Facebook took a big step this week in their decision to allow people to identify as being “in a civil union” or “in a domestic partnership.” ZDNet offers their take in “The country of Facebook recognizes civil unions” as well as a note on the limitations of the new feature:
Functionally the change is minor to unimportant, from a societal standpoint it moves Facebook alongside some 35 plus countries in recognizing, in some form, non-traditional relationships.
Is it appropriate to talk about Facebook in country scale terms of influence? With 600,000,000 users, its population is only behind those of the physical populations of China and India, and is nearly twice that of the United States. That said, the two new options are reported to be limited to users in the U.S., U.K., Canada, France and Australia, before we rush to name Facebook a vanguard of social change. The country list actually makes little sense, it does not align neatly to the list of countries that actually legally recognize such unions.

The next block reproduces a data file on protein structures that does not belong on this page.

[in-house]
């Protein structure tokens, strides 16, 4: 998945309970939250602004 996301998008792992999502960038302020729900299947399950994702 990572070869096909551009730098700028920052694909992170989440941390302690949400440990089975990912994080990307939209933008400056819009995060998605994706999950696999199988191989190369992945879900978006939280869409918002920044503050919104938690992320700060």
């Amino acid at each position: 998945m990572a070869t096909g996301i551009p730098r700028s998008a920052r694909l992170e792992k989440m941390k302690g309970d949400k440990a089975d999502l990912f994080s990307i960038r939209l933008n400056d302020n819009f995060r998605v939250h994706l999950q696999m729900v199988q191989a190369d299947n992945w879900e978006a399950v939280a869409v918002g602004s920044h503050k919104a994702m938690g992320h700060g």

And of course following that, the 15,000,000 Facebook users in the Middle East and Northern Africa, where homosexuality is largely a crime with penalties ranging from jail time to the death penalty, will not be seeing this option.
I am glad that this news story is a reminder of the inequality LGBT folks face world-wide and how one’s geographic location can influence their ability to engage with social media. Despite the limitations of the new feature, I am excited about it. When I think of Facebook, I can’t help but think about the possibilities that exist for quantifying information about a variety of different populations. While the recent Census took a major step in counting gay couples, I expect that Facebook will increasingly be a source of information on how romantic relationships are formed and sustained in the modern era. I, for one, will be keeping my eyes peeled for journal articles on sex and relationships that discuss trends that occur from this new option in the relationship status drop box.